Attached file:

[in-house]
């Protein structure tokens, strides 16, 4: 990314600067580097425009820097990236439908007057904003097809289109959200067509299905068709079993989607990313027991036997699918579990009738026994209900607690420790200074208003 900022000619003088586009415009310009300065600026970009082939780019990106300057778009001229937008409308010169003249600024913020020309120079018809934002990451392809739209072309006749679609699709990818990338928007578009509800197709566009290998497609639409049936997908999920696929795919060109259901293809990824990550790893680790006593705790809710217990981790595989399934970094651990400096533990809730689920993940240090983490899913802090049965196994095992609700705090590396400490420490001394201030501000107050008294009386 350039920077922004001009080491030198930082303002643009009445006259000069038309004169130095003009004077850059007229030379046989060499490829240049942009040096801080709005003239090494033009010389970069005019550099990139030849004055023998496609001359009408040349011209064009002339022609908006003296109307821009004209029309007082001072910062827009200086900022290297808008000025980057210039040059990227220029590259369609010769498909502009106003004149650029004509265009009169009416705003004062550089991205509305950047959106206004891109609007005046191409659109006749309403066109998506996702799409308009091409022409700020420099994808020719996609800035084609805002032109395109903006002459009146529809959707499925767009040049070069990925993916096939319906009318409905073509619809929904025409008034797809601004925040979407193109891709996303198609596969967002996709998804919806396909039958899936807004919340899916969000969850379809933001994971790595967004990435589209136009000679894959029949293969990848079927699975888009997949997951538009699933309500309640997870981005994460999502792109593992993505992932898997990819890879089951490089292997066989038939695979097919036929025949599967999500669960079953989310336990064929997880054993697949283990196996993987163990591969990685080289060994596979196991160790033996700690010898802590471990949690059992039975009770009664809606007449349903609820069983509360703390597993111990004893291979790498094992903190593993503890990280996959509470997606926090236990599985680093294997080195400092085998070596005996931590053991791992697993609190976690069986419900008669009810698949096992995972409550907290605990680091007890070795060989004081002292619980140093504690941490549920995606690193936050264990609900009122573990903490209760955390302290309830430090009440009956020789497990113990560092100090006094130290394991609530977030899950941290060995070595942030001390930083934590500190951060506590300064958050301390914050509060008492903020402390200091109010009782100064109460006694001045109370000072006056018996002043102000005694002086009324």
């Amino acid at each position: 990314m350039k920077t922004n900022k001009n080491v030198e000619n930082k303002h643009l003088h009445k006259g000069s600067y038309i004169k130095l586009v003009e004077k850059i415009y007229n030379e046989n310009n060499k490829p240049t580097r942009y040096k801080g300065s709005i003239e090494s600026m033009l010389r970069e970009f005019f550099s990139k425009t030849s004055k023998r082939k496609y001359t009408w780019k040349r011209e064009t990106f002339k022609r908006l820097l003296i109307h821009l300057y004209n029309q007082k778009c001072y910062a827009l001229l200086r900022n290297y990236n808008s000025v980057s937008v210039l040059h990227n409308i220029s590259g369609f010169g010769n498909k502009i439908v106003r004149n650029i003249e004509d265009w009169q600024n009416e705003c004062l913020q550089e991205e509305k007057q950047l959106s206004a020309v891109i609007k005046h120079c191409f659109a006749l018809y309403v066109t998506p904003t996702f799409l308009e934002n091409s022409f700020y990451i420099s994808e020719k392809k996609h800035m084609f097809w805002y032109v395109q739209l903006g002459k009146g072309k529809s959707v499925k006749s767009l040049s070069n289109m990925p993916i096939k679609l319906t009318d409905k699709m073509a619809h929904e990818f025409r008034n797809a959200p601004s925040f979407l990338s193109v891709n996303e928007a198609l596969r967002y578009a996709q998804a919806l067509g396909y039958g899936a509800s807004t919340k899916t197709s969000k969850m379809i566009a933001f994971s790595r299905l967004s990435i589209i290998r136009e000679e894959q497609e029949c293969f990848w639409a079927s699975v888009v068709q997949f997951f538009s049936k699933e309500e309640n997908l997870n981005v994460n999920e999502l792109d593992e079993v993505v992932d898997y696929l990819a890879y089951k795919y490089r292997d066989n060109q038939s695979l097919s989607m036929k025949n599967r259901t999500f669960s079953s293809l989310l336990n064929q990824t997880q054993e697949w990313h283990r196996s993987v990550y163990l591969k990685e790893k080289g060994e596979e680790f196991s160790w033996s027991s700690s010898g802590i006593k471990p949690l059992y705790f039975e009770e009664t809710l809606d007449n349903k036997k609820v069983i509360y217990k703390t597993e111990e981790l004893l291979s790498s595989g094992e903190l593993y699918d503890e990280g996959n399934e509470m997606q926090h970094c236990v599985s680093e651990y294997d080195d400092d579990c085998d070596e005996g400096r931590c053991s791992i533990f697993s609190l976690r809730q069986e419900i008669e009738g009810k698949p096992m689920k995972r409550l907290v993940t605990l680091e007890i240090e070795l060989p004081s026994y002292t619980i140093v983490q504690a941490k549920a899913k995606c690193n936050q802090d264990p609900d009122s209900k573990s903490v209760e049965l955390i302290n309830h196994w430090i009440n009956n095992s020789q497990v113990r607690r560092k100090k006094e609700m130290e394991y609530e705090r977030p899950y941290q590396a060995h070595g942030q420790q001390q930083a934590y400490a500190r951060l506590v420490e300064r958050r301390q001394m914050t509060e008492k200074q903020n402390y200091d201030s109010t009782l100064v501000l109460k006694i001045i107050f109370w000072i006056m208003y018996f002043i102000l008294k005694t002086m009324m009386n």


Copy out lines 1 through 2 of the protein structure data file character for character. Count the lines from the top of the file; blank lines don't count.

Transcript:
[in-house]
């Protein structure tokens, strides 16, 4: 990314600067580097425009820097990236439908007057904003097809289109959200067509299905068709079993989607990313027991036997699918579990009738026994209900607690420790200074208003 900022000619003088586009415009310009300065600026970009082939780019990106300057778009001229937008409308010169003249600024913020020309120079018809934002990451392809739209072309006749679609699709990818990338928007578009509800197709566009290998497609639409049936997908999920696929795919060109259901293809990824990550790893680790006593705790809710217990981790595989399934970094651990400096533990809730689920993940240090983490899913802090049965196994095992609700705090590396400490420490001394201030501000107050008294009386 350039920077922004001009080491030198930082303002643009009445006259000069038309004169130095003009004077850059007229030379046989060499490829240049942009040096801080709005003239090494033009010389970069005019550099990139030849004055023998496609001359009408040349011209064009002339022609908006003296109307821009004209029309007082001072910062827009200086900022290297808008000025980057210039040059990227220029590259369609010769498909502009106003004149650029004509265009009169009416705003004062550089991205509305950047959106206004891109609007005046191409659109006749309403066109998506996702799409308009091409022409700020420099994808020719996609800035084609805002032109395109903006002459009146529809959707499925767009040049070069990925993916096939319906009318409905073509619809929904025409008034797809601004925040979407193109891709996303198609596969967002996709998804919806396909039958899936807004919340899916969000969850379809933001994971790595967004990435589209136009000679894959029949293969990848079927699975888009997949997951538009699933309500309640997870981005994460999502792109593992993505992932898997990819890879089951490089292997066989038939695979097919036929025949599967999500669960079953989310336990064929997880054993697949283990196996993987163990591969990685080289060994596979196991160790033996700690010898802590471990949690059992039975009770009664809606007449349903609820069983509360703390597993111990004893291979790498094992903190593993503890990280996959509470997606926090236990599985680093294997080195400092085998070596005996931590053991791992697993609190976690069986419900008669009810698949096992995972409550907290605990680091007890070795060989004081002292619980140093504690941490549920995606690193936050264990609900009122573990903490209760955390302290309830430090009440009956020789497990113990560092100090006094130290394991609530977030899950941290060995070595942030001390930083934590500190951060506590300064958050301390914050509060008492903020402390200091109010009782100064109460006694001045109370000072006056018996002043102000005694002086009324």